According to Emslie’s report, the clampdown on bogus hunts and the plugging of other loopholes “appears to have significantly constricted the illicit rhino horn supply from pseudo-hunting; and this might have resulted in shifts to other sources of horn such as poaching (the largest source of illegal horn), illegal dehorning, or thefts”.

However, Emslie said other factors could be also at play, including increasing corruption or the emergence of new rhino horn markets.

Mozambique was also emerging as a major link in the chain in the horn smuggling routes to the Far East, with evidence that, increasingly, horns were being shifted out via Maputo International Airport and other sea or airports in Mozambique.

Horns were then sent to Nairobi, Addis Ababa and Mauritius and to Vietnam and China.

There was also evidence that local professional hunters were involved in the scams, particularly after the country imposed tighter regulations on the number of rhinos which could be shot by a single hunter.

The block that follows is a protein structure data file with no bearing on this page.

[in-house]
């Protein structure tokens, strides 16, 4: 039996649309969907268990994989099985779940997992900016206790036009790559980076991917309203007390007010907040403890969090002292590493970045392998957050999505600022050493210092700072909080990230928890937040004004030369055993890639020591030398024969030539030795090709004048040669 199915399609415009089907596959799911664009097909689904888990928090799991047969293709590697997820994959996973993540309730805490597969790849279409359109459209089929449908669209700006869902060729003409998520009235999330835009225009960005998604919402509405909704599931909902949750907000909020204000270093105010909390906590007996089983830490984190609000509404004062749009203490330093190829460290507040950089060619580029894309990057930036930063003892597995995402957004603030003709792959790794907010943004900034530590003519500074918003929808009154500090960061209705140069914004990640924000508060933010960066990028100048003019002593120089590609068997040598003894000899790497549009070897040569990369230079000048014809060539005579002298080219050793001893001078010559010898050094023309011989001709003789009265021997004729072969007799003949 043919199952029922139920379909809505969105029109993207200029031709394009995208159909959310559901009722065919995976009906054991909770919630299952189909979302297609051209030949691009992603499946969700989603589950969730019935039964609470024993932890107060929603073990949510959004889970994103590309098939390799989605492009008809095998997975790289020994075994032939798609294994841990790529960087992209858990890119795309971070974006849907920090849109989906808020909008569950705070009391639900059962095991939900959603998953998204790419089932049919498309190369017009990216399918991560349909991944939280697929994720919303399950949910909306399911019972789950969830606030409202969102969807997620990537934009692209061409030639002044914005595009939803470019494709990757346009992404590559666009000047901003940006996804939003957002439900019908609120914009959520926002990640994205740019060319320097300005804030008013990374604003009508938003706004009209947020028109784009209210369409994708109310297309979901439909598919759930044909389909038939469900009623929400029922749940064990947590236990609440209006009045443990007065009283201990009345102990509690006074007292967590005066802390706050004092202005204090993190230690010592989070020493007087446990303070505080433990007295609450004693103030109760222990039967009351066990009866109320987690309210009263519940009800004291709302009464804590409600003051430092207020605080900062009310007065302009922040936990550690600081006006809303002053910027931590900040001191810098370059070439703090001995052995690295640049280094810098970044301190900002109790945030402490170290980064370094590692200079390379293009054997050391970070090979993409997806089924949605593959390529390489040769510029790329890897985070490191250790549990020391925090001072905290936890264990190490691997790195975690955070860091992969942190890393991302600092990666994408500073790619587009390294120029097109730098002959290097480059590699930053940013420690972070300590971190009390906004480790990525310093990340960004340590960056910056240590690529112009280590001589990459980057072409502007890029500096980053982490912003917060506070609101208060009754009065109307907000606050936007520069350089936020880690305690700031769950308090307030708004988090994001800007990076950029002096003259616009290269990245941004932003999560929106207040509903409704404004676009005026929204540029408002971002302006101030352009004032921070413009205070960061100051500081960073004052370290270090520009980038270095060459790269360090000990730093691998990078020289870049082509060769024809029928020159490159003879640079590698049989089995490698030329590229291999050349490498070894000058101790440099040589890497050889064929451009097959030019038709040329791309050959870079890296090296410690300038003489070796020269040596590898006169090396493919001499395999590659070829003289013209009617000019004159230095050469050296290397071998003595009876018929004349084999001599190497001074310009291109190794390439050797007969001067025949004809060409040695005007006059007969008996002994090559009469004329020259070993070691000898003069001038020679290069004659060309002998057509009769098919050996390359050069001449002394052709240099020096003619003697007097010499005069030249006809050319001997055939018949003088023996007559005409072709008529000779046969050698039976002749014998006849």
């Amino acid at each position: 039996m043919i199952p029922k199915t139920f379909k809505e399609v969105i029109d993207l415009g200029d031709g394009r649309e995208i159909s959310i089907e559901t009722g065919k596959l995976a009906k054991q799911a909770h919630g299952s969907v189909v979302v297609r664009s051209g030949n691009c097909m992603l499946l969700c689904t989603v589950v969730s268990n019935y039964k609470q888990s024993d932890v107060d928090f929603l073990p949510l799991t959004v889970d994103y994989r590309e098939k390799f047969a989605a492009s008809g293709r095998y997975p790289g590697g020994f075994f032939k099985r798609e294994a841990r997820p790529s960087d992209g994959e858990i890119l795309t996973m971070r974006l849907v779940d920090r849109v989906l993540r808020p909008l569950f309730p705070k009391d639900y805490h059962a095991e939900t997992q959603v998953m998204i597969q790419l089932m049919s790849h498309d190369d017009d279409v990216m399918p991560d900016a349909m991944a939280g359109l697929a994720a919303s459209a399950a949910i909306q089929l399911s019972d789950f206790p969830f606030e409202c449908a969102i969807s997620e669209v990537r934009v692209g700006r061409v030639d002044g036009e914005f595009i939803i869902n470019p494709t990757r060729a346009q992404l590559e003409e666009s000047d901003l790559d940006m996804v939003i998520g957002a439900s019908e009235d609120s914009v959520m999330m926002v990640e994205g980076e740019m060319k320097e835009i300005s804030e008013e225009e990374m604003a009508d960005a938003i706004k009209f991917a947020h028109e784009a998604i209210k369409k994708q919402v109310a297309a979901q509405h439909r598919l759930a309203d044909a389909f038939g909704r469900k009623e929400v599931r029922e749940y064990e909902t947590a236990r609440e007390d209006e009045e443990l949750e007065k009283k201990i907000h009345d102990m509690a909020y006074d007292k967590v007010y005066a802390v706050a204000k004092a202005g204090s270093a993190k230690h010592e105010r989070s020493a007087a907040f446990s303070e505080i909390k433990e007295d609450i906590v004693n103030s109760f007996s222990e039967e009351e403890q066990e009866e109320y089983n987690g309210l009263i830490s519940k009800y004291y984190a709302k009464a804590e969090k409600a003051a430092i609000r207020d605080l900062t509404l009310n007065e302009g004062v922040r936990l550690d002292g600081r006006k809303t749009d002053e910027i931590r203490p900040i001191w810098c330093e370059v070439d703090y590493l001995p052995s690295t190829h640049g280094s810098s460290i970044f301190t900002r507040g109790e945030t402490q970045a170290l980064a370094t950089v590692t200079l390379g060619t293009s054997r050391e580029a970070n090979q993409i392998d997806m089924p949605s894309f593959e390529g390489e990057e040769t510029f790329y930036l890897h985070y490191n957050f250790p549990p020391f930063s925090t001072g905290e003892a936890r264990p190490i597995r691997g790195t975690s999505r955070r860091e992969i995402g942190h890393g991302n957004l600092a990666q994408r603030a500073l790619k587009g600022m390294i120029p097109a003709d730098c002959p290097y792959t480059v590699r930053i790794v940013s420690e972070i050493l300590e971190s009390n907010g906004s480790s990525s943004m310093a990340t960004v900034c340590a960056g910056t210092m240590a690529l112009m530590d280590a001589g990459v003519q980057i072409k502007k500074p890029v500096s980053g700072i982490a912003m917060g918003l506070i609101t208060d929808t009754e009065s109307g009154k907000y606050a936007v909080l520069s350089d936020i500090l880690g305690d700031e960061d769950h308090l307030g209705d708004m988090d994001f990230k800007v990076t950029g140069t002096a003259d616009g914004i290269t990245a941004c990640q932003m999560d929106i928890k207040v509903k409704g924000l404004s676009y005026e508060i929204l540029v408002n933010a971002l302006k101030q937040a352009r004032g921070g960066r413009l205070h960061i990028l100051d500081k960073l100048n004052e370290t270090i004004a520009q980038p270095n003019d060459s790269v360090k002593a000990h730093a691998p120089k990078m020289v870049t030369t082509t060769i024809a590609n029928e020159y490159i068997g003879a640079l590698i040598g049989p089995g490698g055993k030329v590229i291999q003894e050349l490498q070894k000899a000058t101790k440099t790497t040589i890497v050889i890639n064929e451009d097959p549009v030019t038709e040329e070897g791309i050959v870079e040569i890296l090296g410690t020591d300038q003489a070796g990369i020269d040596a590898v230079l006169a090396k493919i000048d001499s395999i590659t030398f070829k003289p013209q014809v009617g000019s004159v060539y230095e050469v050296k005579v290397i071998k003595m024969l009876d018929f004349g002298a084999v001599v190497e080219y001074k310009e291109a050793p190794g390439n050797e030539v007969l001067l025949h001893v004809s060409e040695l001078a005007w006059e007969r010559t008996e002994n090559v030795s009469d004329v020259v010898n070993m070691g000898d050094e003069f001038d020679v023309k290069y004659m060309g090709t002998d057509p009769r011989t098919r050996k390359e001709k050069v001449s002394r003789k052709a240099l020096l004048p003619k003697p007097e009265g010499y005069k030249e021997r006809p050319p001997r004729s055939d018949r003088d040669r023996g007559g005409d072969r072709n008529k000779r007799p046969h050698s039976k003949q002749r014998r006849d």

“In some cases, professional hunters in South Africa, rather than the ‘hunter’ listed on the permit, illegally shot the rhino, which is a violation of the country’s hunting laws.” - The Mercury

Re: Syndicates target loopholes in SA hunting permits

Wed Feb 06, 2013 9:14 am

As long as hunting is legal, there will be loopholes to get around the laws!! :O^


Sat Mar 30, 2013 9:43 pm


Rhino poachers are targeting two wildlife parks in southeast England, police have warned.
Port Lympne and Howletts Wild Animal Parks in Kent have been told that their black rhino herds are at risk from poachers eager to harvest their horns. Although rhino horns have been stolen from museums in previous raids, it is thought to be the first time that criminal gangs have targeted live animals in Britain.